The Tigard Police Department’s inaugural Open House on Saturday, June 3 was a huge success!  We estimated 572 spent a portion of their Saturday to learn about their police department.  Many took advantage of the tour inside the police station, while people young and old tried on the police equipment.  People were able to see the various demonstrations of our tools, sit in police vehicles, climb the Bearcat (armored vehicle) and see our motor officers navigate an obstacle course. 

At a time when policing is under scrutiny, it was clear the overwhelming support the community has for their police department. It was important that we show the community our police station and the various programs and services we provide. We continue to build trust with the citizens and businesses of Tigard by being transparent, inclusive, and engaging. 

We appreciate the support. I am very proud of the men and women of the Tigard Police Department, their dedication and commitment was very much on display during this event.

Follow us on Twitter and on Facebook.

See more event photos on Facebook.

How Well Do You Know Your Police Department?

PoliceThe Tigard Police Department’s mission is to create the highest level of livability by working with our citizens to preserve and protect life, liberty and property. All members of the department pursue our mission statement every day, and we are proud to provide these essential and vital services to the City of Tigard. Though we work for you 24 hours a day, 365 days a year, many residents may not know how we maintain a community policing agency.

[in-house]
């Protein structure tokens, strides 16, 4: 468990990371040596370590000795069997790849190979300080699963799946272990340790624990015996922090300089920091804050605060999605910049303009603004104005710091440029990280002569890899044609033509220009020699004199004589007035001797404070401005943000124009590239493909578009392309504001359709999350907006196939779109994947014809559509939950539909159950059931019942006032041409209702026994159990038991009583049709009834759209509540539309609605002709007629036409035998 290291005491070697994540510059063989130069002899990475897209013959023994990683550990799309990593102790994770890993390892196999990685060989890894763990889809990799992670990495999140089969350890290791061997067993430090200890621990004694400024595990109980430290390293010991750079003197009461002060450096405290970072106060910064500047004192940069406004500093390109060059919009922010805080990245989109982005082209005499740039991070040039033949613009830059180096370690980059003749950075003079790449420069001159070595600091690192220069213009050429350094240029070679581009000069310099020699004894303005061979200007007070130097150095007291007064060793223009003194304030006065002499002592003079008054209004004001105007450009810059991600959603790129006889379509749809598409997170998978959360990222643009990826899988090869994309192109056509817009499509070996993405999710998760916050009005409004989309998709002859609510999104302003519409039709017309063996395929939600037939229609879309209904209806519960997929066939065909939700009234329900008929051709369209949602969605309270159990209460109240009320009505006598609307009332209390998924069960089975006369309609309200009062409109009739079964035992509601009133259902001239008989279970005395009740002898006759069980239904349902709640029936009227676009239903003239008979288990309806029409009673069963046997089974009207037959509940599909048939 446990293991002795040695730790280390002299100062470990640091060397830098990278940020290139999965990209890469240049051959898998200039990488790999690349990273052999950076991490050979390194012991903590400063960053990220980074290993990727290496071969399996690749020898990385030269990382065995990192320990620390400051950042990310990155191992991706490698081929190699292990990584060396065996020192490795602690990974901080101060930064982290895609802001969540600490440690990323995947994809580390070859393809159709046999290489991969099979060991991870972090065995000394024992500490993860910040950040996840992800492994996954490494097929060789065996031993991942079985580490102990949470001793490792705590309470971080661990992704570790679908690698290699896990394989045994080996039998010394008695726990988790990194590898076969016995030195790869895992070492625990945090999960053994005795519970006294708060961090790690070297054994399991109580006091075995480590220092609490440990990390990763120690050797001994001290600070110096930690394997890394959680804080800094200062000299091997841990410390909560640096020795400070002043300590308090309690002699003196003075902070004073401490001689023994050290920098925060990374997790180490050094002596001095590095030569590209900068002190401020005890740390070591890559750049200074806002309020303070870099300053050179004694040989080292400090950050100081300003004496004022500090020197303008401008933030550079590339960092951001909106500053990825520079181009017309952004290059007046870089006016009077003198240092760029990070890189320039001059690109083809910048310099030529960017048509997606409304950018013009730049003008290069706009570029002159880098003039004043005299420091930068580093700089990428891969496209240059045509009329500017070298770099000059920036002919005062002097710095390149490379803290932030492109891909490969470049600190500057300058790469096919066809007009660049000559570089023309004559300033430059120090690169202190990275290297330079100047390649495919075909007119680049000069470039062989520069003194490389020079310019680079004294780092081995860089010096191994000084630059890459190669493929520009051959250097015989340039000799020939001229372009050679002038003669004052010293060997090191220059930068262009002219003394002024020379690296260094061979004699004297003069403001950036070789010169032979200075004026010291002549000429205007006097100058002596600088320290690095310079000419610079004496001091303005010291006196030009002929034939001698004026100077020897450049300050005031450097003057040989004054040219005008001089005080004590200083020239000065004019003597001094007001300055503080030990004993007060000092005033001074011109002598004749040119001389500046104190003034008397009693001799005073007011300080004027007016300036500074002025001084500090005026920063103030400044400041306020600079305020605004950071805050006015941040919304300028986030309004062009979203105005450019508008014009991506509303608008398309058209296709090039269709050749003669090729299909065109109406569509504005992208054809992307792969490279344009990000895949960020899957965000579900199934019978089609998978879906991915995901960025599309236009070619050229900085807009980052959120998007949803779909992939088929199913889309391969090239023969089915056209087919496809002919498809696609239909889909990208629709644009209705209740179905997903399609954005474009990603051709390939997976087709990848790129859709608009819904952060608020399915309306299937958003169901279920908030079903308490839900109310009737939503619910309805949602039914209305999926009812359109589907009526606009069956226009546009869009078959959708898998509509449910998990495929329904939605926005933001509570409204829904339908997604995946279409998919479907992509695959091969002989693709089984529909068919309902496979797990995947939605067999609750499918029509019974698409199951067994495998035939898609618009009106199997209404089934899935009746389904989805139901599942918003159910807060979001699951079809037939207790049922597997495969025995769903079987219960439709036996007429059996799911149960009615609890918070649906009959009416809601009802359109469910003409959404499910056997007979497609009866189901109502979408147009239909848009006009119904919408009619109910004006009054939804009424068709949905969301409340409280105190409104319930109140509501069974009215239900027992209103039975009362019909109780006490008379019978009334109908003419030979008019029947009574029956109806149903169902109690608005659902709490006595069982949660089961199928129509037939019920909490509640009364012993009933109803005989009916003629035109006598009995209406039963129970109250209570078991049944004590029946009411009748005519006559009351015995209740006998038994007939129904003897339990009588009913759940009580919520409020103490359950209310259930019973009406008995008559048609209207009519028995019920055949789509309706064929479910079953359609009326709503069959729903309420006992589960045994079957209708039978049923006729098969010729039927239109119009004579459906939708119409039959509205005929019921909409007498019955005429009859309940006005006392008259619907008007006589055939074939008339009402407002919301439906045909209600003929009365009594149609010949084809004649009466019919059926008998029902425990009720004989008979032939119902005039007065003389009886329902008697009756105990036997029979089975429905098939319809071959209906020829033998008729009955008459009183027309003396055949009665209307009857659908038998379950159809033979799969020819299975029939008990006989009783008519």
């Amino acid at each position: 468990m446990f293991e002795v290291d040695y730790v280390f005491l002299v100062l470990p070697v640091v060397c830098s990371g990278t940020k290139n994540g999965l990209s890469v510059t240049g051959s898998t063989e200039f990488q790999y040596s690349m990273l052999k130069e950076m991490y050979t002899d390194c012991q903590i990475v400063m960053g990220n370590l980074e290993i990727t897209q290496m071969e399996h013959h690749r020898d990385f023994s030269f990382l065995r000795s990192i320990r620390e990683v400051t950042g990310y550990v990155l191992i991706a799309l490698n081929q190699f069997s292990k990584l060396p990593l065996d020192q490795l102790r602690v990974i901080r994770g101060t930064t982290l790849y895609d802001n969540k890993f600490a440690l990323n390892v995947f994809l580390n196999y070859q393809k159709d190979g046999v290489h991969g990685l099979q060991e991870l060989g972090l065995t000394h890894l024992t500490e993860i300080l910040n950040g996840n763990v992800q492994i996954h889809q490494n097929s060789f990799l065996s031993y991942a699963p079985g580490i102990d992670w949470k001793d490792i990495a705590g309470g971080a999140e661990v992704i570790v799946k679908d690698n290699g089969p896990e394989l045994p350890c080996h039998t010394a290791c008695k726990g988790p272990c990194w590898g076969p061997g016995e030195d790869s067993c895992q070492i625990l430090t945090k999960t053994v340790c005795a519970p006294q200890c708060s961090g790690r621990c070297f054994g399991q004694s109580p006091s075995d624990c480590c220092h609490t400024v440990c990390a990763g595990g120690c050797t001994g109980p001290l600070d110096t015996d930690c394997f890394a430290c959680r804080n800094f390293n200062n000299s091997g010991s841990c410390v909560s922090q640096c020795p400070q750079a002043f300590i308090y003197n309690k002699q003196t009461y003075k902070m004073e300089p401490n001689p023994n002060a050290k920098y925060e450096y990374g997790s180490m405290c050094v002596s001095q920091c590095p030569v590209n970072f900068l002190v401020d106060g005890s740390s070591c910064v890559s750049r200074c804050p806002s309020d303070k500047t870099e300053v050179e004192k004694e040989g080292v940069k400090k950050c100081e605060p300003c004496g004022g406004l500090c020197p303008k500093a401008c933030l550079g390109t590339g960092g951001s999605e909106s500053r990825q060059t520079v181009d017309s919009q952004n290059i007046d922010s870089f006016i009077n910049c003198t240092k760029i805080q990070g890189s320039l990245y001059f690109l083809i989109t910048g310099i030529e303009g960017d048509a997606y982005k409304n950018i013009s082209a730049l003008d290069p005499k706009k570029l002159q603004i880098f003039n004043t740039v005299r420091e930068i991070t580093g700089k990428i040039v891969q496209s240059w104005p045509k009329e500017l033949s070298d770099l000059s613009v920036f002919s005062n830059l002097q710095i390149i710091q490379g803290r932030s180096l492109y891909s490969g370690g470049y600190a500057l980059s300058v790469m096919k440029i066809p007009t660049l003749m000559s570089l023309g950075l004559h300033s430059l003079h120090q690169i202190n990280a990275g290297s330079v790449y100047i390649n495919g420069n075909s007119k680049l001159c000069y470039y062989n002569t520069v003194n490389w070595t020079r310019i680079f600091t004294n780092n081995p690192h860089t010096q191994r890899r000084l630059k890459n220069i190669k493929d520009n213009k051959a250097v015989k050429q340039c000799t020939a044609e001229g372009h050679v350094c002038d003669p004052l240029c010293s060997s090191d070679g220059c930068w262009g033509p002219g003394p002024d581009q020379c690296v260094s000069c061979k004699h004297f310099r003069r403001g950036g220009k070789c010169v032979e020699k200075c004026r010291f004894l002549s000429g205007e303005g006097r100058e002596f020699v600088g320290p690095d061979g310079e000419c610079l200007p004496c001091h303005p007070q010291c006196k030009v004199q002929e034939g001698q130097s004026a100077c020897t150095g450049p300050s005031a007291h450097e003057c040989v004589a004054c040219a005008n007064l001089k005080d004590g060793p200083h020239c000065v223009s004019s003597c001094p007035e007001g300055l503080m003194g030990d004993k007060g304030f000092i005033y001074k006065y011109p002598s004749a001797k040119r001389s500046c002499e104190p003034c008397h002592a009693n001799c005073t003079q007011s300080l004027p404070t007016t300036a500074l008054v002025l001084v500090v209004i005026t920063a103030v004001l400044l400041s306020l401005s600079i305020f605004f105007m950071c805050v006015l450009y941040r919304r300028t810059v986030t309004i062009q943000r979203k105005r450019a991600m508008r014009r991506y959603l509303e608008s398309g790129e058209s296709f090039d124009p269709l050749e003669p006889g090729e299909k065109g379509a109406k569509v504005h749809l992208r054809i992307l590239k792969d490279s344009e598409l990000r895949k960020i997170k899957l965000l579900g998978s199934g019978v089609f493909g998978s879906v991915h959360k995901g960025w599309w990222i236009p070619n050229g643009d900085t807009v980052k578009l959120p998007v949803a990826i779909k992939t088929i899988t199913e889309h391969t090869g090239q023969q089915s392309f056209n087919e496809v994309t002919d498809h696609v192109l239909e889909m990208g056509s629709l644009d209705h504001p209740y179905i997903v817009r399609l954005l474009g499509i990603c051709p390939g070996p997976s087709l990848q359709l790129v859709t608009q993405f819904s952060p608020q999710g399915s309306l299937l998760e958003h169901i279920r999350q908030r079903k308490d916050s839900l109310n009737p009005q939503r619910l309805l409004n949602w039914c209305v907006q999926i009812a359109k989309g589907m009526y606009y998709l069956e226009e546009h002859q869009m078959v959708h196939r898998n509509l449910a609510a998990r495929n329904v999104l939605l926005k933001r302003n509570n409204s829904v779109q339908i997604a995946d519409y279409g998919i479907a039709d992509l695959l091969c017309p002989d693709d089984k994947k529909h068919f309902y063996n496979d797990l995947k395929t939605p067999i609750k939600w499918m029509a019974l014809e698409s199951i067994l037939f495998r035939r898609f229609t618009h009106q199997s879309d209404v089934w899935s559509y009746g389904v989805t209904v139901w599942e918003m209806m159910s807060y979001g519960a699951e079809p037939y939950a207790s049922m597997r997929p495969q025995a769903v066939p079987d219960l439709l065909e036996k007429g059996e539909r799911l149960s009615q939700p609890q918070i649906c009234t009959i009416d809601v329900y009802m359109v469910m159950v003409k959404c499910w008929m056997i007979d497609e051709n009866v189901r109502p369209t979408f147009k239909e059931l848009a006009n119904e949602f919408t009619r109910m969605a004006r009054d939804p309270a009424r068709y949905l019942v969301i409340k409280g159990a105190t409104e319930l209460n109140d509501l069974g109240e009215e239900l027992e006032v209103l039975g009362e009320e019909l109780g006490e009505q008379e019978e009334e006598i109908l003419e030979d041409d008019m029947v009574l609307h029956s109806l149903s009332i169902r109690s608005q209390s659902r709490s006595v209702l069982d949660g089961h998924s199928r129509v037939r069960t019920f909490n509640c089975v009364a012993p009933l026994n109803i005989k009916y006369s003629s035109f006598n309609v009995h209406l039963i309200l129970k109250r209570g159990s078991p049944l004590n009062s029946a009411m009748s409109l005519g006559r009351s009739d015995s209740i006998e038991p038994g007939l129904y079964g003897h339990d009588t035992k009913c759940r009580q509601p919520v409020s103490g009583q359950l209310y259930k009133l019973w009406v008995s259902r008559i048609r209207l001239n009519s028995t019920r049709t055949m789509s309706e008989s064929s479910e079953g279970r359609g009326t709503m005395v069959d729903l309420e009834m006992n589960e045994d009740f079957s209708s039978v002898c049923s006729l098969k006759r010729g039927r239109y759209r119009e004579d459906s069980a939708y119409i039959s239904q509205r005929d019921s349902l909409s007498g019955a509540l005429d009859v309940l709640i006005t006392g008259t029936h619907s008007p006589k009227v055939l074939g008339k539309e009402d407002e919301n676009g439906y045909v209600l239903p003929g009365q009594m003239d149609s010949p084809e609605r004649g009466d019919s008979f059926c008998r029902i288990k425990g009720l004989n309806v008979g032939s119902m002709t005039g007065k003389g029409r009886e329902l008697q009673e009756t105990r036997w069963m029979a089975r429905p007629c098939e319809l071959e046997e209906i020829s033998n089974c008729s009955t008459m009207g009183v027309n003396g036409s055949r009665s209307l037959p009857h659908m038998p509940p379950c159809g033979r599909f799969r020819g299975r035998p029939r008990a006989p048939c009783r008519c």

Responding to Calls: Did you know Tigard Police processed more than 28,000 calls for service last year? Those ranged from life emergencies to assisting motorists, locating runaway juveniles, responding to a burglary in-progress to calls about suspicious activities. Numerous arrests were made because observant citizens reported suspicious activity to us.

Do your part by being the “eyes and ears” for our community and make the call when necessary. The telephone number for police non-emergency dispatch is 503-629-0111.

Police Fleet: Did you know your police department uses more than 25 patrol vehicles each day, supporting community policing? Patrol vehicles are in high demand. Three to five vehicles may be out of use on any day for maintenance. Each vehicle will rack up 25,000 miles per year. Last year, our officers drove more than 500,000 miles combined. 

Road Safety and Assistance: Did you know during 2016, our officers assisted nearly 13,000 motorists? These included responses to vehicle collisions, mechanical breakdowns and stranded motorists, and other contacts to ensure drivers follow the rules of the road. The department arrested nearly 100 drivers during the same time period who operated a motor vehicle under the influence of alcohol. 

We always work to make our roads safer for everyone, including pedestrians. Our traffic team listens to residents’ concerns and works to resolve those issues. Additionally, Tigard officers instructed more than 300 participants last year on the dangers of distracted driving.